Concomitant Precipitation of Solid-State Miscible Product-Impurity Phases in Solution Crystallization. Part 1: Theoretical Basis and Workflow for Efficient Impurity Rejection

Fredrik L. Nordstrom, Mitchell Paolello, Na Yao, Travis Armiger, Qi Jiang, James Nicholson, Joseph Kratz, Michael Toresco, Alexander Lipp, Swjatoslaw Witte, Manuel Henry, C. Scott Shultz, Eric Sirota, Gerard Capellades

Research output: Contribution to journalArticlepeer-review

1 Scopus citations

Abstract

Crystallization is routinely employed in industrial chemical synthesis to remove undesired impurities and obtain the product as a crystalline solid. A common impurity retention mechanism in crystallization is the formation of solid solutions, where the impurity is partially miscible in the solid state with the product. If the impurity level is high enough to exceed the solid-state miscibility limit or solvus, a second solid-solution phase may form. This second crystallization event is often erratic, causing an unexpected rise in the impurity level, which can then lead to significant challenges and potentially render the product out-of-specification. This two-part contribution is focused on the formation of the aforementioned second solid-solution phase. Part 1 describes the thermodynamic origin of the formation of two crystalline solid solutions in solution crystallization. A thermodynamic model is introduced based on varying solid-state miscibilities between the product and impurity, solvent solubilities and crude quality. This model is verified with experimental data from the so-called SLIP test of two model systems exhibiting partial solid-state miscibilities. Next, a workflow is presented on how to approach and resolve impurity challenges undergoing this impurity retention mechanism. This mechanism-based workflow utilizes the solid form landscapes of product and impurity in conjunction with the thermodynamic model for rational selection of solvent system for effective purification via either crystallization, reslurrying, polish filtration, or combinations thereof. Its utility is demonstrated in Part 2 through three industrial case studies to arrive at robust and scalable solutions.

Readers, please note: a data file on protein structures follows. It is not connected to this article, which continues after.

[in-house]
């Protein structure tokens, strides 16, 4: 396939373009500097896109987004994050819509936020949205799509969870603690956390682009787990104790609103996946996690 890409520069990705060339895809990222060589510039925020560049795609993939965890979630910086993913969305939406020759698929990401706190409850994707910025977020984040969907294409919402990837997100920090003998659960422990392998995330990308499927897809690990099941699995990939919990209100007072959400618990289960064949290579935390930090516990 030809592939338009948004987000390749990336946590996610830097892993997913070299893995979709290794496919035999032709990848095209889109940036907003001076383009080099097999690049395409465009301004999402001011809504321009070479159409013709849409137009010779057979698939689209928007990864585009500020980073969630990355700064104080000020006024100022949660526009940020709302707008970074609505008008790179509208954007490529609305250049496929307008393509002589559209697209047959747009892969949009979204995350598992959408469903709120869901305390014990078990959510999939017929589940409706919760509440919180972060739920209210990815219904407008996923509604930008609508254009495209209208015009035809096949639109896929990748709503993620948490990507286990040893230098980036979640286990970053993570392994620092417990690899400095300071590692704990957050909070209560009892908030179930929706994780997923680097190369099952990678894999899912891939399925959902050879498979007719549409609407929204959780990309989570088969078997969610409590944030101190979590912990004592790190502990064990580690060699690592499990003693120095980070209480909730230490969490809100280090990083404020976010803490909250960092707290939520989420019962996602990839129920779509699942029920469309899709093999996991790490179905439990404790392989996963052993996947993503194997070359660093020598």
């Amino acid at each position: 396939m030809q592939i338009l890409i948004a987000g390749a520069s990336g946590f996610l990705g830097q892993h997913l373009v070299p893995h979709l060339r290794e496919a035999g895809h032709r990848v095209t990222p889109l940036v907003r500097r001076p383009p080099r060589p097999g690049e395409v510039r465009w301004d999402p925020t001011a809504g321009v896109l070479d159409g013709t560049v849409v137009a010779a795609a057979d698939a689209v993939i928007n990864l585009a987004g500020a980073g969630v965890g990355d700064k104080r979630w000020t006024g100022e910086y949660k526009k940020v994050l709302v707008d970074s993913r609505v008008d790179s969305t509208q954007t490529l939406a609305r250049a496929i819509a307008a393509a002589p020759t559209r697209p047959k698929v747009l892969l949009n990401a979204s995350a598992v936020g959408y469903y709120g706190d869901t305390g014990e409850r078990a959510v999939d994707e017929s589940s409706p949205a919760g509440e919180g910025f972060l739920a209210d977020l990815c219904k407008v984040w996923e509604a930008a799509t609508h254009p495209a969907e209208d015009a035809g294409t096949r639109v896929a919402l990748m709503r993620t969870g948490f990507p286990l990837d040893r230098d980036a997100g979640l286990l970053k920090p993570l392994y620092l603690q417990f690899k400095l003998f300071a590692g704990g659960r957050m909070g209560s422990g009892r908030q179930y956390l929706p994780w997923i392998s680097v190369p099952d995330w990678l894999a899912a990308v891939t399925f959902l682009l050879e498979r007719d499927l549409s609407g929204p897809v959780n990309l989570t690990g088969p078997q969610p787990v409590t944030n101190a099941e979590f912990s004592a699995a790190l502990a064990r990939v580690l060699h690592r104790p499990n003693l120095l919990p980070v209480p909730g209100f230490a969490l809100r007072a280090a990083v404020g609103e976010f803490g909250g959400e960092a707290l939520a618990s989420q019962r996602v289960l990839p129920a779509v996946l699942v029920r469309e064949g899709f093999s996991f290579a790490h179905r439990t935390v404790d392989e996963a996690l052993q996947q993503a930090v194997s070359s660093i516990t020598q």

Original languageEnglish (US)
Pages (from-to)367-387
Number of pages21
JournalOrganic Process Research and Development
Volume28
Issue number2
DOIs
StatePublished - Feb 16 2024
Externally publishedYes

All Science Journal Classification (ASJC) codes

  • Physical and Theoretical Chemistry
  • Organic Chemistry

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